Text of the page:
Creationist claim that there are spanish sources from the colonial period that refer to similarly carved stones (i.e. same art style, but no one knows what was allegedly depicted on them). Yet those stones are nowhere to be found in any museum or with any private collector.

              Seriously, are you physically incapable of fact-checking your claims ? The mere fact that you honestly believe that Dinosaurs and men co-existed means that even a flat-earther could look down on your intellect, but the fact that you consistently fall for the stupidest hoaxes* available, means that you are a moron even when one applies YEC standards.

              * The Encyclopedia of Dubious Archaeology refers to the Ica stones as: “The Ica Stones are not the most sophisticated of the archaeological hoaxes discussed in this book, but they certainly rank up there as the most preposterous.”

            • JohnM

              If you are looking for the truth, and not just the average copy paste forgery claims, read the following: http://livingdinos.com/2011/07/are-the-ica-stones-fake-skeptics-under-fire/

            • Andy_Schueler

              If you are looking for the truth

              :-D – says the most notorious liar I´ve ever seen.

              and not just the average copy paste forgery claims

              Unlike you, who does nothing but copy-pasting and posting random links from the most ridiculous sources available (UfoTV for fucks sake!), I actually invest the time to debunk your material properly instead of just pasting random links like you. Fucktard.

              read the following: http://livingdinos.com/2011/07

              Ah, Bigfoot hunters, why am I not surprised ?! (again, there seems to be no source for you to not believe it IMMEDIATLY as long as it happens to agree with your ridiculously stupid beliefs)

              Let´s see:
              “The stones depict dinosaurs in such vivid detail that paleontologists pale at the disturbing representations of dinosaurs.”
              => :-D Riiiight, a triceratops with a shoulder height of roughly 1.50m (assuming that the rider is of average height) and armor plates on the back and legs of equal height instead of the hind legs being much bigger and two of the horns being far too short is certainly “vivid detail”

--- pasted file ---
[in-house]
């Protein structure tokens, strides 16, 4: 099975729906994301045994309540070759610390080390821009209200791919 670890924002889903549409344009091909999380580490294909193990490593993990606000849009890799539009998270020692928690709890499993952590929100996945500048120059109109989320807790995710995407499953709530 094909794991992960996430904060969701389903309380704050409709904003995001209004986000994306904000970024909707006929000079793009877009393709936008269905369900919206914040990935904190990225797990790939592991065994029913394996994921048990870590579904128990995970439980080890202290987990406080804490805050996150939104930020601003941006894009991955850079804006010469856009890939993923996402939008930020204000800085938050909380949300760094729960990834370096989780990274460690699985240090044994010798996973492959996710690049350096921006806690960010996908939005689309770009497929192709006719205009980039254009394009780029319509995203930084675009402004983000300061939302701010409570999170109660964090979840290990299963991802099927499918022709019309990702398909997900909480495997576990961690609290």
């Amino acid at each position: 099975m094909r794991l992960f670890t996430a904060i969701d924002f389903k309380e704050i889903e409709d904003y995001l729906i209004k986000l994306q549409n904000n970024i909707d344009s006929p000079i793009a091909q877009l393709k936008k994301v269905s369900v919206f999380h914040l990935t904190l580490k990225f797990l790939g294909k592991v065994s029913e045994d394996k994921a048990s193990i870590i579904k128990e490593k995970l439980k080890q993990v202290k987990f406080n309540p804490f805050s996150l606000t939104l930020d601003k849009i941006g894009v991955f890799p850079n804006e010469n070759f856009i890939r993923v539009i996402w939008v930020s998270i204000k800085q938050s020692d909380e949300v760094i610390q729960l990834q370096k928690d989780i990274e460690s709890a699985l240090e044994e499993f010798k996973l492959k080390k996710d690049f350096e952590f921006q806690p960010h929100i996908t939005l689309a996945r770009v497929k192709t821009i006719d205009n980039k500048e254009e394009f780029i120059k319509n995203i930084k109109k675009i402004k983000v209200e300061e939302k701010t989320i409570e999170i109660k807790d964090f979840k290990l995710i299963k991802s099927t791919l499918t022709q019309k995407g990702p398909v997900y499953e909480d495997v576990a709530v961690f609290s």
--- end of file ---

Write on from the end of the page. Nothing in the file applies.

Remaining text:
“The Fortean Times published an article on the Ica Stones by Filip Coppens entitled, “Jurassic Library.” Filip dismisses the Ica Stones as clever hoaxes perpetuated by Javier Cabrera and carved by Basilio Uschuya for the tourist industry.”
              => One could of course mention the fact that the guy admits to have forged the stone in question but what the hell.

              “The first mention of the stones is from a Spanish priest journeying to the region of Ica in 1535.2Father Simon, a Jesuit missionary, accompanied Pizarro along the Peruvian coast and recorded his amazement upon viewing the stones. In 1562, Spanish explorers sent some of the stones back to Spain.”
              => Yet those alleged stones found in the colonial time are nowhere to be found and no source even indicates what the alleged stones allegedly depicted.

              “Colonel Omar Chioino Carraza, who was the Director of the Peruvian Aeronautical Museum, has no doubt about the stones authenticity. After official government tests, Carraza declared in 1974”
              => Notice that they don´t even mention what the alleged stones allegedly depict for fucks sake!

              “Herman Buse revealed that in 1961, there was a flooding of the Ica River, and that a large number of engraved stones had been uncovered. Huaqueros (looters of the tombs) have sold many of them to museums and to the Soldi brothers.”
              => WHERE. ARE. THE. FUCKING. STONES ?? If they were sold to museums, where the fuck are they on display ? What do they depict ? What THE FUCK are they talking about ?

              “Erich Von Daniken never believed the Ica Stones were fakes. Erich Von Daniken had a stone from Basilio and a stone from Cabrera. In the words of Von Daniken,”

              => HAHAHAHA, von Däniken…. Un-fucking-believable.

              Alrigh that does it. I should know better than wasting time on your BS.
              Fucktard.

            • JohnM

              One could of course mention the fact that the guy admits to have forged the stone in question but what the hell.

              Thereby saving himself from a long prison sentence for violation of the antiquities laws of Peru.

            • Andy_Schueler

              Riiight, lying about forging them would make much more sense then simply claiming that he found them lying in the wild somewhere (implausible but he does not have the burden of proof on trial) instead of telling the truth that he was grave-looting!